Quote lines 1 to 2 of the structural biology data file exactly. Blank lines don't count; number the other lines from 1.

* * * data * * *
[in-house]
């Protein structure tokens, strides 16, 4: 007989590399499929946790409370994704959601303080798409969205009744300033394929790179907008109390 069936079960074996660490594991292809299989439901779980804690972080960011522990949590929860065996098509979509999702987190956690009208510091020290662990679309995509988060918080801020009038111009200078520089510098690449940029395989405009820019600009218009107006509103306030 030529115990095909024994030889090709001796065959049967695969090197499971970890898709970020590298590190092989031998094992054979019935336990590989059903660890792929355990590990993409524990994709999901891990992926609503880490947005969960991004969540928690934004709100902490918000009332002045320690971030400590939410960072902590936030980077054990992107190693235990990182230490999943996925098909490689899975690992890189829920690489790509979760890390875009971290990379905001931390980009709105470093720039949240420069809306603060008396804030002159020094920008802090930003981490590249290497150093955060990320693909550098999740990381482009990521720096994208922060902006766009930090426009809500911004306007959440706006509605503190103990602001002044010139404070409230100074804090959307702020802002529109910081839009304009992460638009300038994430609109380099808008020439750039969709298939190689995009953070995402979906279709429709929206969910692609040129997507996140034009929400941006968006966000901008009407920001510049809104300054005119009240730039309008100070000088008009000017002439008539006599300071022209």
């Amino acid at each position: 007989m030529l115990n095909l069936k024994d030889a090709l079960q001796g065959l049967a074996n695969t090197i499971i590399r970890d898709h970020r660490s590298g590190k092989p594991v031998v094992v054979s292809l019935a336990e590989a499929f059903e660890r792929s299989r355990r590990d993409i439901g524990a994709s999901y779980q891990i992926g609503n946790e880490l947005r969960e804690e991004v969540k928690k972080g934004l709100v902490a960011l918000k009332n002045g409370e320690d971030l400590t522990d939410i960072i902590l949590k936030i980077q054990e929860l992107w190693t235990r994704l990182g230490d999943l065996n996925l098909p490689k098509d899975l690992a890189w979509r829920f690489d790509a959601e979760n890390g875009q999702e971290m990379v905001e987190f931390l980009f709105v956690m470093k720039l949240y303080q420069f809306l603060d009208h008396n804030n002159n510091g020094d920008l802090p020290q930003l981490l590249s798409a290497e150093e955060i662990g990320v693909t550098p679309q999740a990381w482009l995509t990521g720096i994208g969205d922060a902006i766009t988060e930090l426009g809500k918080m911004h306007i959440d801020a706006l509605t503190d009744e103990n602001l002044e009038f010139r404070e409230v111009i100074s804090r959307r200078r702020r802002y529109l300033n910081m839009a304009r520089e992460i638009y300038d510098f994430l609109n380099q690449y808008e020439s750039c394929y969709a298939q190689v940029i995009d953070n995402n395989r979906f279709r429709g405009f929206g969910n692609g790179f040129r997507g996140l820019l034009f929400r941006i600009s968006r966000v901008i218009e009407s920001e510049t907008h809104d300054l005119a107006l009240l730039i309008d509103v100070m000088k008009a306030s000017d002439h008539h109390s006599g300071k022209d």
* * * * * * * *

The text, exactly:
[in-house]
């Protein structure tokens, strides 16, 4: 007989590399499929946790409370994704959601303080798409969205009744300033394929790179907008109390 069936079960074996660490594991292809299989439901779980804690972080960011522990949590929860065996098509979509999702987190956690009208510091020290662990679309995509988060918080801020009038111009200078520089510098690449940029395989405009820019600009218009107006509103306030 030529115990095909024994030889090709001796065959049967695969090197499971970890898709970020590298590190092989031998094992054979019935336990590989059903660890792929355990590990993409524990994709999901891990992926609503880490947005969960991004969540928690934004709100902490918000009332002045320690971030400590939410960072902590936030980077054990992107190693235990990182230490999943996925098909490689899975690992890189829920690489790509979760890390875009971290990379905001931390980009709105470093720039949240420069809306603060008396804030002159020094920008802090930003981490590249290497150093955060990320693909550098999740990381482009990521720096994208922060902006766009930090426009809500911004306007959440706006509605503190103990602001002044010139404070409230100074804090959307702020802002529109910081839009304009992460638009300038994430609109380099808008020439750039969709298939190689995009953070995402979906279709429709929206969910692609040129997507996140034009929400941006968006966000901008009407920001510049809104300054005119009240730039309008100070000088008009000017002439008539006599300071022209």